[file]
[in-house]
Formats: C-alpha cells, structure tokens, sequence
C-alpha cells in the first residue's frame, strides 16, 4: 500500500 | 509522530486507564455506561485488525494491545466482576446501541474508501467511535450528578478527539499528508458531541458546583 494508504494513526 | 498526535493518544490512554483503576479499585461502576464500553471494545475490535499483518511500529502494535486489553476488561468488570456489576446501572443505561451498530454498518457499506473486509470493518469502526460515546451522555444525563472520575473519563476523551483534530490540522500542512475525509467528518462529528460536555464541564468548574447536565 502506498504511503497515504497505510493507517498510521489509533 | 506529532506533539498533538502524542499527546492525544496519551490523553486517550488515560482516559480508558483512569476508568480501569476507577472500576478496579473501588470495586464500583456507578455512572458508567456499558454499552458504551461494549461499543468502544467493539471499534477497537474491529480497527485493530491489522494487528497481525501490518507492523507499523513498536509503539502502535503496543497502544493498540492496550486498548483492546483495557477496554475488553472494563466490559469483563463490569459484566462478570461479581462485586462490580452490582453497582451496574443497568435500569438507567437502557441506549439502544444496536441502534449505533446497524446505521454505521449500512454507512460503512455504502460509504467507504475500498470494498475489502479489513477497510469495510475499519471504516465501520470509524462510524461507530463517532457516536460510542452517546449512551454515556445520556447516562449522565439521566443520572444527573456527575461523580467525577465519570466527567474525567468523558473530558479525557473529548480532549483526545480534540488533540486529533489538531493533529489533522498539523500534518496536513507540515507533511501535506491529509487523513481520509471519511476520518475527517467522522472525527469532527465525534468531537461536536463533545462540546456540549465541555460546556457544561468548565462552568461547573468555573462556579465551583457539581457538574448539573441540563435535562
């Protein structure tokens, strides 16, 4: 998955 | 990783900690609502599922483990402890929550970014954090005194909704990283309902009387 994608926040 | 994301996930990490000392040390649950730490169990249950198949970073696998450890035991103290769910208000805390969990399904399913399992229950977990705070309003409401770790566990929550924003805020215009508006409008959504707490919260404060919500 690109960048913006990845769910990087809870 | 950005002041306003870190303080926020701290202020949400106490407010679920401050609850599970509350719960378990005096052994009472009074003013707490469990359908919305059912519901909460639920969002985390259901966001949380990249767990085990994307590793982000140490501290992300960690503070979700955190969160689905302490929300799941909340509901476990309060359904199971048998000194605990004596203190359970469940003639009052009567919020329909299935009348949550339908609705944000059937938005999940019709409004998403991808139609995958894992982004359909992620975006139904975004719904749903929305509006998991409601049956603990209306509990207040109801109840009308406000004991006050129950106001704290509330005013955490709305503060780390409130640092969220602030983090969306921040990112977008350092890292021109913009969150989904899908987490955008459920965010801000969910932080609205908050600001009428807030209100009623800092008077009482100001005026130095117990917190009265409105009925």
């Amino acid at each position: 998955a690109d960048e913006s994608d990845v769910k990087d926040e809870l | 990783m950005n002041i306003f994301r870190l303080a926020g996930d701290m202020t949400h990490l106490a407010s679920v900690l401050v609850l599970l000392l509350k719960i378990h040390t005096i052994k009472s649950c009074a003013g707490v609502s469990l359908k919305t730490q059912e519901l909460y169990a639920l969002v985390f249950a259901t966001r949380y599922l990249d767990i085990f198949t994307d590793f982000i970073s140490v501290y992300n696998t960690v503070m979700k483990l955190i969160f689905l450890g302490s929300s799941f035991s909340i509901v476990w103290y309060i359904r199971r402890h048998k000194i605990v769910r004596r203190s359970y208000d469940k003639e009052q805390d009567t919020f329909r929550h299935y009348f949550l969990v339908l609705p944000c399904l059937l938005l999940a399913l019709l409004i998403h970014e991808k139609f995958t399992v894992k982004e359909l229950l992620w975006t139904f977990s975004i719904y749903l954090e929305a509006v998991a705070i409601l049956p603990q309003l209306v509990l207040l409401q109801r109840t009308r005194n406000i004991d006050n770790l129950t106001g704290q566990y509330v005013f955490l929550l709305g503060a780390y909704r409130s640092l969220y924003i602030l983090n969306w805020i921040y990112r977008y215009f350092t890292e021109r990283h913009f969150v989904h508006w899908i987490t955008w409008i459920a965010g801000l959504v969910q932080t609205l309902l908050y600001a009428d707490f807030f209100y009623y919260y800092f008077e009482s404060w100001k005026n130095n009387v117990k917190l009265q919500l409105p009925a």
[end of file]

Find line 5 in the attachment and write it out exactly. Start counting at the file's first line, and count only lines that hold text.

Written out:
């Amino acid at each position: 998955a690109d960048e913006s994608d990845v769910k990087d926040e809870l | 990783m950005n002041i306003f994301r870190l303080a926020g996930d701290m202020t949400h990490l106490a407010s679920v900690l401050v609850l599970l000392l509350k719960i378990h040390t005096i052994k009472s649950c009074a003013g707490v609502s469990l359908k919305t730490q059912e519901l909460y169990a639920l969002v985390f249950a259901t966001r949380y599922l990249d767990i085990f198949t994307d590793f982000i970073s140490v501290y992300n696998t960690v503070m979700k483990l955190i969160f689905l450890g302490s929300s799941f035991s909340i509901v476990w103290y309060i359904r199971r402890h048998k000194i605990v769910r004596r203190s359970y208000d469940k003639e009052q805390d009567t919020f329909r929550h299935y009348f949550l969990v339908l609705p944000c399904l059937l938005l999940a399913l019709l409004i998403h970014e991808k139609f995958t399992v894992k982004e359909l229950l992620w975006t139904f977990s975004i719904y749903l954090e929305a509006v998991a705070i409601l049956p603990q309003l209306v509990l207040l409401q109801r109840t009308r005194n406000i004991d006050n770790l129950t106001g704290q566990y509330v005013f955490l929550l709305g503060a780390y909704r409130s640092l969220y924003i602030l983090n969306w805020i921040y990112r977008y215009f350092t890292e021109r990283h913009f969150v989904h508006w899908i987490t955008w409008i459920a965010g801000l959504v969910q932080t609205l309902l908050y600001a009428d707490f807030f209100y009623y919260y800092f008077e009482s404060w100001k005026n130095n009387v117990k917190l009265q919500l409105p009925a």